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Thesis in progress de

Thesis in progress
Group :

Contribution to the formal modelling of mobile robot swarms

Starts on 01/10/2016
Advisor : CONTEJEAN, Evelyne

Funding : Contrat doctoral uniquement recherche
Affiliation : Université Paris-Saclay
Laboratory : LRI - VALS

Defended on 18/12/2020, committee :
Rapporteurs :
- David Ilcinkas, Chargé de recherche, Université de Bordeaux
- Micaela Mayero, Maître de conférences, Université Paris 13

Examinateurs :
- Quentin Bramas, Maître de conférences, Université de Strasbourg
- Isabelle Guérin Lassous, Professeure, Université Claude Bernard Lyon 1
- Pascale LeGall, Professeure, Université Paris Saclay
- Xavier Urbain, Professeur, Université Claude Bernard Lyon 1

Directrice :
- Évelyne Contejean, Directrice de recherche, CNRS

Co-Encadrant :
- Thibaut Balabonski, Maître de conférences, Université Paris Saclay

Invités :
- Lionel Rieg, Maître de conférences, ENSIMAG
- Sébastien Tixeuil, Professeur, Sorbonne Université

Research activities :

Abstract :
Distributed Algorithm is among domains where informal reasoning is not an option, especially when Byzantine errors may occur. It is also characterized by a large variety of models whose subtle modulations imply radically different properties. We are interested in "robotic network": clouds of autonomous entities performing a cooperative task. The applications that these swarms of agents offer are extremely promising: exploration and search for survivors in devasted areas, patrols and drone flights in formation, etc. These few potentially critical exemples underline the high dynamicity of the model; they also indicate how failures of robots or errors in the distributed protocols that equip them can have distastrous consequences.

To ensure the safety of the protocols and the security of tasks, we aim to optain, with the help of the Coq proof assistant, foraml mechanical validations of properties of certain distributed protocols. A prototype of Coq's formal model for robot network, Pactole, has recently shown the feasibility of an proof assistant verification in this framework. It captures quite naturally many variants of these networks, especially with regard to topology or the properties of demons. This model is of course in the higher order, and is based on coinductive types. It makes it possible to demonstrate in Coq both positive properties: the embedded program makes it possible to carry out the task regardless of the initial configuration, as negative properties: there is no embedded program to complete the task.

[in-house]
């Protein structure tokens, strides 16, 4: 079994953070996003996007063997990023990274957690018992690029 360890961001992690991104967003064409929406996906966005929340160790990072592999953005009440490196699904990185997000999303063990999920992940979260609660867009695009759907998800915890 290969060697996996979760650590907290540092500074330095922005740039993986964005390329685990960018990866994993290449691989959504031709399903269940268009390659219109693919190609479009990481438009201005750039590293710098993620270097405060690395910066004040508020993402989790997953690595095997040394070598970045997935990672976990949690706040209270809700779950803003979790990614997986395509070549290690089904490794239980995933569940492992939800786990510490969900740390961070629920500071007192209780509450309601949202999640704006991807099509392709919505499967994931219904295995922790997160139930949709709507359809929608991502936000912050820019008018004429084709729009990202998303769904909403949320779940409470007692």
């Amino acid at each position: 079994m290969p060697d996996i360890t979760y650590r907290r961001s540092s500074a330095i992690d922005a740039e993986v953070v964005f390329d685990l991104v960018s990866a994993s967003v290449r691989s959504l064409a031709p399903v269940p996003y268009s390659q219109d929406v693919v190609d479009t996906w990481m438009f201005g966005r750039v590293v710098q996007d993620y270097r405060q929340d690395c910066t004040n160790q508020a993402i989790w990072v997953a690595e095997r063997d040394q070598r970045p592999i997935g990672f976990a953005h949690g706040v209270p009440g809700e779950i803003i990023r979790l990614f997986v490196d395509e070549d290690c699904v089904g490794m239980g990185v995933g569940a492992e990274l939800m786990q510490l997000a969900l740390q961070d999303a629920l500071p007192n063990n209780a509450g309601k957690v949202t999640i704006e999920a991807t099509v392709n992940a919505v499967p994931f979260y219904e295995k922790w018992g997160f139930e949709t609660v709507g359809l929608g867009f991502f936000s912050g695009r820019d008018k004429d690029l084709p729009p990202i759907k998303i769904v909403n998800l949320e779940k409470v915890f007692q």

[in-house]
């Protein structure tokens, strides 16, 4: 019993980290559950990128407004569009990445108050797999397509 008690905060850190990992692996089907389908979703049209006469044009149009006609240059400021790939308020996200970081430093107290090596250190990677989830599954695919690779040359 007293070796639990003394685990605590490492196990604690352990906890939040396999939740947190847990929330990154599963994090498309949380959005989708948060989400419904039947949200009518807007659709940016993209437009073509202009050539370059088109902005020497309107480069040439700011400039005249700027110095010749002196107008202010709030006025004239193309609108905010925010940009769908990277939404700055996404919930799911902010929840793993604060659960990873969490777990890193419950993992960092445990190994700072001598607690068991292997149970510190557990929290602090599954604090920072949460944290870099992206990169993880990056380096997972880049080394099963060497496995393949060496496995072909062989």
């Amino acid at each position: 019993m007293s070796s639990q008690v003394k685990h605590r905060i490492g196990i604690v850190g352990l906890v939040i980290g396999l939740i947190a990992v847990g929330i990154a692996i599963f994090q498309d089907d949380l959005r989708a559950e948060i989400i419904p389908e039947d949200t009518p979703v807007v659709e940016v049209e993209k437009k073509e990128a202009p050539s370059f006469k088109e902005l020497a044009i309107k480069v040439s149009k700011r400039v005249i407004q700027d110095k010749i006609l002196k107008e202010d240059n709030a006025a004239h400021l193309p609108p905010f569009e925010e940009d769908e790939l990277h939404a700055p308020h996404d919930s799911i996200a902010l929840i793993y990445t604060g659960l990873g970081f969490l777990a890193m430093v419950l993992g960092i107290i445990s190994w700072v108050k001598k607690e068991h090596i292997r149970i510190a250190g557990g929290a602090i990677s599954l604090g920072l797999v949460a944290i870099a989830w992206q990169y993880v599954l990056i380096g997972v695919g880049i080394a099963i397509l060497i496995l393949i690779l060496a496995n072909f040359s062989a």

In the emerging framework of robot networks, the models are distinguished by the characteristics and capabilities of the robots, the topology of the space in which they evolve, the degree of synchronism (modelled by the properties of the activation demon), the error that can occure, etc. The prototype Pactole expresses only some of these variants. Thought in a theoretical framework (point robots, instantaneous movement, etc.), hypotheses remain out of reach, in particular realistic hypothesis such as totally asynchronous executions, or risk of collision. The absence of collision is fundamental in all applications relates to formation flights (drones) and critical safety condition as soon as one is interested in air transport. Formal validation of this property is therefore of great importance.

The work consits of extending the formal model to take into account asynchronous evolutions of large robots. This modelling should allow easy formulation of protocols and the task they are supposed to perform. Particular attention will be given to ensuring the absence of collisions during potentially complex movements.

Ph.D. dissertations & Faculty habilitations
The topic of this habilitation is the study of very small data visualizations, micro visualizations, in display contexts that can only dedicate minimal rendering space for data representations. For several years, together with my collaborators, I have been studying human perception, interaction, and analysis with micro visualizations in multiple contexts. In this document I bring together three of my research streams related to micro visualizations: data glyphs, where my joint research focused on studying the perception of small-multiple micro visualizations, word-scale visualizations, where my joint research focused on small visualizations embedded in text-documents, and small mobile data visualizations for smartwatches or fitness trackers. I consider these types of small visualizations together under the umbrella term ``micro visualizations.'' Micro visualizations are useful in multiple visualization contexts and I have been working towards a better understanding of the complexities involved in designing and using micro visualizations. Here, I define the term micro visualization, summarize my own and other past research and design guidelines and outline several design spaces for different types of micro visualizations based on some of the work I was involved in since my PhD.